The EwoK microkernel

ewok icon

What is Ewok ?

EwoK is a microkernel targeting micro-controllers and embedded systems. It aims to bring an efficient hardening of embedded devices with a reduced impact on the device performances.

EwoK has been designed to host complex drivers in userspace. Unlike most of other microkernels, the goal is to support complex software stacks (ISO7816, …) as well as high performance (USB, SDIO, CRYP) drivers. This makes EwoK valuable for multiple use cases, including high speed and security targeted devices.

Security properties

EwoK supports the following properties:
  • Strict memory partitioning
  • Strict partitioning of physical resources (devices, etc.)
  • Fixed permissions management, set at compile time and easily verifiable
  • Stack smashing protection (at kernel level, work in progress at userspace level)
  • Heap/Stack smashing protection
  • W⊕X memory mappings
  • Strict temporal separation between declarative phase and execution phase

Ewok provides to the userspace drivers a specific interface to allow them to use the DMA engines. It permits to achieve high performance, specifically with high speed buses.

Nevertheless, DMA registers are never directly accessible to user tasks and any DMA configuration implies a validation of all the inputs by the kernel before any modification of the controller is pushed at the hardware level.

EwoK architecture

Kernel architecture

The Ewok kernel is divided into two main components: the libbsp and the kernel part.

Ework kernel architecture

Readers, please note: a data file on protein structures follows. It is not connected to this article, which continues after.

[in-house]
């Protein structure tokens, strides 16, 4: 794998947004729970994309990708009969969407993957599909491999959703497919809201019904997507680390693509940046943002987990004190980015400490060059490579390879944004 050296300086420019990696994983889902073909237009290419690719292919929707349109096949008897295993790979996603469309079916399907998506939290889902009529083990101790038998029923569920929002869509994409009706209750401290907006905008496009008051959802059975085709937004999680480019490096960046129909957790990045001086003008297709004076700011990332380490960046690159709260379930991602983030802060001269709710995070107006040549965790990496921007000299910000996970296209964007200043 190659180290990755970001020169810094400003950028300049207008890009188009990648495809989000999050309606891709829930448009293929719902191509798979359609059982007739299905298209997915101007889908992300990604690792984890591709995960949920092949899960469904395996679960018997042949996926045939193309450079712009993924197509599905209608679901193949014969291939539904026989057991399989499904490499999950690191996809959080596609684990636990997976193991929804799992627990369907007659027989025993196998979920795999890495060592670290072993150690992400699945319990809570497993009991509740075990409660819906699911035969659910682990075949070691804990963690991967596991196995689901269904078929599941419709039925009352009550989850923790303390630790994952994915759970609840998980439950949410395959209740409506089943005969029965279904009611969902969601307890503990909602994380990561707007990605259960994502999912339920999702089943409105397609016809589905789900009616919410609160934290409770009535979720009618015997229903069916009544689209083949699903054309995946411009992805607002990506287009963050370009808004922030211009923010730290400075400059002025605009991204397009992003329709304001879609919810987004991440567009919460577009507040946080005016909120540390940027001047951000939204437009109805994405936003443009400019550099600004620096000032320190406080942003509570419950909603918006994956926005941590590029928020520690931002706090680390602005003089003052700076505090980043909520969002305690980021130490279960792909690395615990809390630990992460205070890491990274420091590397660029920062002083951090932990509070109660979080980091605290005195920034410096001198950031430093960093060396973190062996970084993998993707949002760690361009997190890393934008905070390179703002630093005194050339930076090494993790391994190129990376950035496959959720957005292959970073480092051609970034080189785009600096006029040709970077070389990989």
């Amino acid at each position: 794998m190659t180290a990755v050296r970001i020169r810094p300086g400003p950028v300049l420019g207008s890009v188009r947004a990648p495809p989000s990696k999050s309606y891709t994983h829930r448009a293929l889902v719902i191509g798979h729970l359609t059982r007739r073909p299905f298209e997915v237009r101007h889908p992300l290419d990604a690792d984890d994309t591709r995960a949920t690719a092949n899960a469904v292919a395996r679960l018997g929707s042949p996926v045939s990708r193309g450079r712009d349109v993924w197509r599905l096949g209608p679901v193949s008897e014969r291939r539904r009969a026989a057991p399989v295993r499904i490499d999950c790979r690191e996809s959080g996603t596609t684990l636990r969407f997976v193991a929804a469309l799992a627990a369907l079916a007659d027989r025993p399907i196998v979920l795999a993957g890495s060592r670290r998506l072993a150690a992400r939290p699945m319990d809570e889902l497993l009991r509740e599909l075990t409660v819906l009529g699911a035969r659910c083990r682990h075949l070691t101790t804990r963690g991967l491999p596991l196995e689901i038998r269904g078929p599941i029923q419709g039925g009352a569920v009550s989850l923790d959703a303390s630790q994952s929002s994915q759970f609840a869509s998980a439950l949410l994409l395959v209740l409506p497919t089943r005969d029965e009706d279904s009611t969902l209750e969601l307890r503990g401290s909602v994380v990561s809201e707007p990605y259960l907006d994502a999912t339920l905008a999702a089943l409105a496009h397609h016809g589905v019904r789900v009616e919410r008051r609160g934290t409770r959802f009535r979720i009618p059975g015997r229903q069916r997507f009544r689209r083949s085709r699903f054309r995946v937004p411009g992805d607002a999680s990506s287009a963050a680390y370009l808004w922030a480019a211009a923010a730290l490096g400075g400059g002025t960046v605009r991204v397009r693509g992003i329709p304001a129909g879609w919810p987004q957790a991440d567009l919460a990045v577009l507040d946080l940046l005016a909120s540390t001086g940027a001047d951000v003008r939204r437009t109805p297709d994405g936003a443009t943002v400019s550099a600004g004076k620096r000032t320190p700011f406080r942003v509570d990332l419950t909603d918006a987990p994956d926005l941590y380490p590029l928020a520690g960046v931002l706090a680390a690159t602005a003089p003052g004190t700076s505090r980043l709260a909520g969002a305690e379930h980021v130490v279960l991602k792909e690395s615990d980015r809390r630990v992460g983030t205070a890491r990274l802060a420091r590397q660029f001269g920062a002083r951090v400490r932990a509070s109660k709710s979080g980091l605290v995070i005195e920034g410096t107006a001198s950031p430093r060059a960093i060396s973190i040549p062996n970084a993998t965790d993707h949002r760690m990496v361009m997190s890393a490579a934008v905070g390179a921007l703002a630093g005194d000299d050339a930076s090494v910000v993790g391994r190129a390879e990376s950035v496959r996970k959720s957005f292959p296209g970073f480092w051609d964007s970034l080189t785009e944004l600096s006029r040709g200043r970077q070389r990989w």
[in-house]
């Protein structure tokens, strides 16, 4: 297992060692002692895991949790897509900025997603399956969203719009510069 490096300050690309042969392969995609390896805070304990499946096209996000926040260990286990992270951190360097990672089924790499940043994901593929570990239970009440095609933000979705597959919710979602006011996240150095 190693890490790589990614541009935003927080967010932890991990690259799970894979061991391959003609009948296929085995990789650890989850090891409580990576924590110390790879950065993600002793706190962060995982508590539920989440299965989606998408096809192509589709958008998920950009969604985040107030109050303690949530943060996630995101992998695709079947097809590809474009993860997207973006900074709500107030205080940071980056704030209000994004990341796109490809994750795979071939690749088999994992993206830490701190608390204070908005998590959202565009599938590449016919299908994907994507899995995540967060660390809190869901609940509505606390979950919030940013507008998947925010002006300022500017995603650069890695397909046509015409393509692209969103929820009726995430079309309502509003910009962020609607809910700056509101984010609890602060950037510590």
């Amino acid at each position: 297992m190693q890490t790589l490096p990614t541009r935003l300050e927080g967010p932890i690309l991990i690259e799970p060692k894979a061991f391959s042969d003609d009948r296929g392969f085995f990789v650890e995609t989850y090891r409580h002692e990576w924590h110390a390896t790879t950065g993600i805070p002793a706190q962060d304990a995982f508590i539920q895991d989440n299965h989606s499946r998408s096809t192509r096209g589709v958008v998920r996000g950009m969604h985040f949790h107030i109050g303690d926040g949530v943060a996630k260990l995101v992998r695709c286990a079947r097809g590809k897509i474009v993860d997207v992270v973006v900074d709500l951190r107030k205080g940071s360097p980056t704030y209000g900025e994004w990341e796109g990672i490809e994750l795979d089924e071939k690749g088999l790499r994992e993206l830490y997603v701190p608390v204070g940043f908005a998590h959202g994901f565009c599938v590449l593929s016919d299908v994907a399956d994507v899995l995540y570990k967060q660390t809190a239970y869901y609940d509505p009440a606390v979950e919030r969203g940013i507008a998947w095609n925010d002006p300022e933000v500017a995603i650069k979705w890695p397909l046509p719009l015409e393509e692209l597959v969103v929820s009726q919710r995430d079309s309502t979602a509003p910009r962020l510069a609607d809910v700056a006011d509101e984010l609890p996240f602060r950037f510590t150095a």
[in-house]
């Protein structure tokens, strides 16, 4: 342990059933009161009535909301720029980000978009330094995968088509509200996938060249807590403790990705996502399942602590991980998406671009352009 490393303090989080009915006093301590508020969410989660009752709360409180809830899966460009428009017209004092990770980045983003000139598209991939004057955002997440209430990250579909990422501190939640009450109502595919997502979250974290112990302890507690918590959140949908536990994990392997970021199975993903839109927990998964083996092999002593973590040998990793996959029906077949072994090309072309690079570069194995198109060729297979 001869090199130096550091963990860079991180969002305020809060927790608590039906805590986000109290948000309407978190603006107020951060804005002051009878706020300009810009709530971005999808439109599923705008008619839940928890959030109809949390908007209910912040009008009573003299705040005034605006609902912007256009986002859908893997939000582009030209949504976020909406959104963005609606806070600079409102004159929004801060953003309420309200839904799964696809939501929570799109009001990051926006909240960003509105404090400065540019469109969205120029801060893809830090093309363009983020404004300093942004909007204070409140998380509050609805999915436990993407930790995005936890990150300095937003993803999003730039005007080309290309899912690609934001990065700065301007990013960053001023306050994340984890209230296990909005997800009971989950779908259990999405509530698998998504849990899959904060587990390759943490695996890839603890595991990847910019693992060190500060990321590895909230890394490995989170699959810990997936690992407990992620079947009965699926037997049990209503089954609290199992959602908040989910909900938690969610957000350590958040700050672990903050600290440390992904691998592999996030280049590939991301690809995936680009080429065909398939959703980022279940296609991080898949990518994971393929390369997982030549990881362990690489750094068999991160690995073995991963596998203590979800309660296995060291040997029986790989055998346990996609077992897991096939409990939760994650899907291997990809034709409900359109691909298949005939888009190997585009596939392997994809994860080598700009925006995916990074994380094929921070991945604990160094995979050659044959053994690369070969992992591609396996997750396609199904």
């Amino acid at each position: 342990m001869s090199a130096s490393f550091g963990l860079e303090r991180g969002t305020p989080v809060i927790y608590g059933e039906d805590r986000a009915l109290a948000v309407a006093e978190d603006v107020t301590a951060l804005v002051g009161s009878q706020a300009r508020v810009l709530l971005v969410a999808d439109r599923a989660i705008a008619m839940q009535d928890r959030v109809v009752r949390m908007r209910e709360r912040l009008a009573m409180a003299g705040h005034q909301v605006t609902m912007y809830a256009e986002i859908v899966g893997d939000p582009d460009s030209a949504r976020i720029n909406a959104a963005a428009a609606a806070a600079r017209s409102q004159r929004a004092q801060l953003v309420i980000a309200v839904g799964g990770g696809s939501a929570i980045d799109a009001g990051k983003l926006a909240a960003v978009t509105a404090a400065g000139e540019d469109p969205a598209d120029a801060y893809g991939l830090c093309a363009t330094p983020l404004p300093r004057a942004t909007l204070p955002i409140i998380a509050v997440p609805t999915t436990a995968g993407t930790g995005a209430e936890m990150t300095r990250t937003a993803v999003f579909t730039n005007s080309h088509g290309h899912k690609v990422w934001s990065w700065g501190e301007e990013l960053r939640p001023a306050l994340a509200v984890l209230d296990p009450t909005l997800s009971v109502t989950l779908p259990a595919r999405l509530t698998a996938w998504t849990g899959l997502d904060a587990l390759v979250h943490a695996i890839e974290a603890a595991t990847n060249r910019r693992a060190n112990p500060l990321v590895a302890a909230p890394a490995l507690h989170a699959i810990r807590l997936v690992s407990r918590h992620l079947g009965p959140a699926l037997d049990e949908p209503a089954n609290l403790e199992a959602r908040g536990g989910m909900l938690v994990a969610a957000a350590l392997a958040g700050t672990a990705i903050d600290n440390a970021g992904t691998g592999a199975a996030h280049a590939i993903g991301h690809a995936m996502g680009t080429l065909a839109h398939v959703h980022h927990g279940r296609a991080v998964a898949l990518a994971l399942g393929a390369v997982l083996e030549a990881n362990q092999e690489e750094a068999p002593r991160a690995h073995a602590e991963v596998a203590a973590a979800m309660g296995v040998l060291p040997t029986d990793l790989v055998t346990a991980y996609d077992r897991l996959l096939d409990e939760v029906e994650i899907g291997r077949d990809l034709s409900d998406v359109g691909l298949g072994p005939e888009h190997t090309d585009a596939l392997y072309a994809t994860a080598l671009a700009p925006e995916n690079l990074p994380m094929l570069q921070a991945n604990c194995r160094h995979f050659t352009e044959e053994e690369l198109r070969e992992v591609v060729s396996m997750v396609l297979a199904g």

The libbsp is the hardware abstraction layer, hosting all the low level and arch-specific drivers (MPU, GPIOs, timers, DMAs, etc.). The libbsp is itself separated in two blocks:

  1. SoC-specific drivers, such as DMA or GPIO support for the STM32F407 board
  2. Core-specific drivers, such as MPU support for the Cortex-M4 ARMv7m micro-architecture

The kernel part contains all specific high level content (scheduling, task management, syscalls, etc.) and uses the libbsp as a hardware abstraction for any low-level interaction.

Drivers architecture

Ework generic software architecture

The libstd is the only requested userspace library. libstd hosts the syscall user part (i.e. abstraction of the svc, aka supervisor call, assembly instruction) and some general purpose utility functions such as libstring and logging utility functions such as printf (see Technical documents).

The drivers are written as userspace libraries. They depend on the libstd, and may sometimes depend on each others. Here is the list of the existing drivers:

  • libusart, a userpace STM32 U(S)ART implementation

Libraries are various userspace features, arch-independent implementations. The current userspace libraries are:

  • libconsole, a serial console abstraction, based on libusart

Note

Other drivers and libraries will be published regulary

About the chosen programming languages

Most of microkernels have been written in C and assembly. Some use less error-prone languages such as Rust, and only a very few have been formally validated (SeL4, written in C and formally validated using Isabelle) or ProvenCore (using its own formal language).

Ewok is based on the following considerations:
  • A fully formalized microkernel is too costly for an Open-Source project
  • A C-based microkernel is clearly too error-prone and even with high level of compilation hardening and tests, C language is not that adapted to very low level safe development (no strict typing, unsafe bitfields management, too many compiler dependent behavior, etc.). Nevertheless, C is still a language highly understood by most of the developers community.

We first have implemented an EwoK prototype in full C with few Assembly. Then, to limit the risk associated with the C language, we have decided to replace all the safety critical or security critical part of the kernel by Ada and SPARK. Nevertheless, we have not deleted the corresponding C part but modified the compilation system to support file by file substitution between C and Ada reference implementations.